Barth is given the difficult task of writing yet another history of British anthropology, following authors such as George Stocking Jr. or Adam Kuper. He has chosen to keep his section rather short, compared to the three others. Each chapter, bounded by clear chronological cuts rather than theoretical progressions, outlines the main trends and figures of the period, while giving equal room to inter-departmental relationships. Barth establishes the general tone of the book, managing to balance clear descriptions of theoretical and academic developments with a portrayal of political and religious backgrounds. But, in my opinion, it is from the author's personal notes and reflections that the section benefits the most, setting the discussion apart from more textbook-like accounts. One will appreciate how the author prefers pointing out the publication of Bronislaw Malinoswki's personal field diary as a first step in the demystification of ethnographic practices, rather than an opportunity to highlight the man's flaws. Barth's own insights into the contemporary period allow him to present a personal diagnostic of the consequences of the internationalization of research for the British academic landscape, outlining the merging of methods and premises, within a global Anglophone network. Though this has diminished the influence of historical "strongholds," it has allowed the proliferation of ideas and projects.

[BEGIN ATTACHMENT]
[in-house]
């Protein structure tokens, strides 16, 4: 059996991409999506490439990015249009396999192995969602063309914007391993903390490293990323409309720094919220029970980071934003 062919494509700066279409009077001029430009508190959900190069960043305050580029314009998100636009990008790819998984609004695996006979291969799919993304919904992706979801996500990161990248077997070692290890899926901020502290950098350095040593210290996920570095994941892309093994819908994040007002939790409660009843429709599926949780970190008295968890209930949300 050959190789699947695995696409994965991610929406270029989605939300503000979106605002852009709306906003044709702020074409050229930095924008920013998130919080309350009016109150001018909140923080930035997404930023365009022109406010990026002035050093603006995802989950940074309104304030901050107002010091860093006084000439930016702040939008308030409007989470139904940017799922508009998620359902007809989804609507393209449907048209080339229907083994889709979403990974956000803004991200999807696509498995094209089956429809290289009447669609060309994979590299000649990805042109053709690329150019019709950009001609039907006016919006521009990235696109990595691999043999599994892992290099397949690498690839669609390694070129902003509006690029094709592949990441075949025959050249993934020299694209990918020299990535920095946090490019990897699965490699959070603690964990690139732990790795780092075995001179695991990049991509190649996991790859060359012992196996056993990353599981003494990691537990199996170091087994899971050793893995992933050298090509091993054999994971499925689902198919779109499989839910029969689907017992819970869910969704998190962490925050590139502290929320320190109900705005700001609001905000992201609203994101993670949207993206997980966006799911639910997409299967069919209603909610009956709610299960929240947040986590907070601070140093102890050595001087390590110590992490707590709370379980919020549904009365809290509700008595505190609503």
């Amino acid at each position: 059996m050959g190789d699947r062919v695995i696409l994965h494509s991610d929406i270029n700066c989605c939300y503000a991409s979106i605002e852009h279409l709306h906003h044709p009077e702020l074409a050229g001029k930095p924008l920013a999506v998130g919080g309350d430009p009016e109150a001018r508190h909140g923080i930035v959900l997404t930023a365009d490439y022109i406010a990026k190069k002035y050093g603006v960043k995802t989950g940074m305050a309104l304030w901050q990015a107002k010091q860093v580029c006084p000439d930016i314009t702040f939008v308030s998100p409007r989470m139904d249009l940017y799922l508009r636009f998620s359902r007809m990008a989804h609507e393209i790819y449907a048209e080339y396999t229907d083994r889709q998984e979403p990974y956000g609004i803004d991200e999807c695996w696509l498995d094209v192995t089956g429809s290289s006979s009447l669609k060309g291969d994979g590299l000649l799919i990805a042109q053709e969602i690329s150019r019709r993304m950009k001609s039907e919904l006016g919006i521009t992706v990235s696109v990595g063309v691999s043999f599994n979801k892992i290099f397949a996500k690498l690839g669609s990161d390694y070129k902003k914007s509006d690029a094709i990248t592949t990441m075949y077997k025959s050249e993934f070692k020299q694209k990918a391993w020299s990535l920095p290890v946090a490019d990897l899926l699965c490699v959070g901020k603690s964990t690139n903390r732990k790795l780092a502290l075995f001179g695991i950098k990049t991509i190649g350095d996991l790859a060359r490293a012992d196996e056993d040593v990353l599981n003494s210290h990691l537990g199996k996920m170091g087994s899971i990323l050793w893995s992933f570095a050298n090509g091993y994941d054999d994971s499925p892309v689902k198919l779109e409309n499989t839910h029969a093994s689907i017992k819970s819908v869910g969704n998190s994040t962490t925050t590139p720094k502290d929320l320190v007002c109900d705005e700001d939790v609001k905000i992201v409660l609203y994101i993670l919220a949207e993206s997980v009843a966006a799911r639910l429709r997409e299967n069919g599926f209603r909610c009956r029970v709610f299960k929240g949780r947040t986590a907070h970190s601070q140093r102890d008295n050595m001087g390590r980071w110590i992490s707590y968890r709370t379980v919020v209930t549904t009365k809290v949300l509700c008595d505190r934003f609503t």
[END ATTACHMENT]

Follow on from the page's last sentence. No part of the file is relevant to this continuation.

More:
The German tradition described by Andre Gingrich is perhaps the most enlightening of the four, and, to my knowledge, the first portrayal of the German anthropological tradition in English spanning the time period from the eighteenth century to the present day. Following Stocking, Gingrich chooses a "presentist" approach that critically examines the different trends and their contribution to the current state of the discipline in Germany (p. 61). The author thus follows theoretical trends, notably the notion of Kultur from its early development in the late eighteenth century to the postwar period, allowing him to describe the complexity of this concept within German-speaking academic and political history. While Gingrich points out the entanglement of the notion of "culture" with nineteenth-century nationalism, he takes great care to distinguish between what was an international theoretical interest and what was later integrated into Nazi rhetoric. This author also notes the parallel development of specific schools and institutions (in Vienna and Frankfurt notably). With neither complaisance nor vindication, he gives us an uncompromising portrait of how the Nazi period created a fragmented academic landscape, riven with competition, ambiguous positions and persecution. This uncompromising portrait sheds light on how, despite its humanist foundations and its focus on colonized minorities, the discipline of anthropology had no better role in this dark period than the other humanities. More relevant to the current climate of the discipline, however, is Gingrich's outline of the postwar German situation and the subsequent isolation of German anthropology from the international framework. He depicts a situation in which institutional heaviness, a complex history, and linguistic isolation have impinged on the development of the discipline.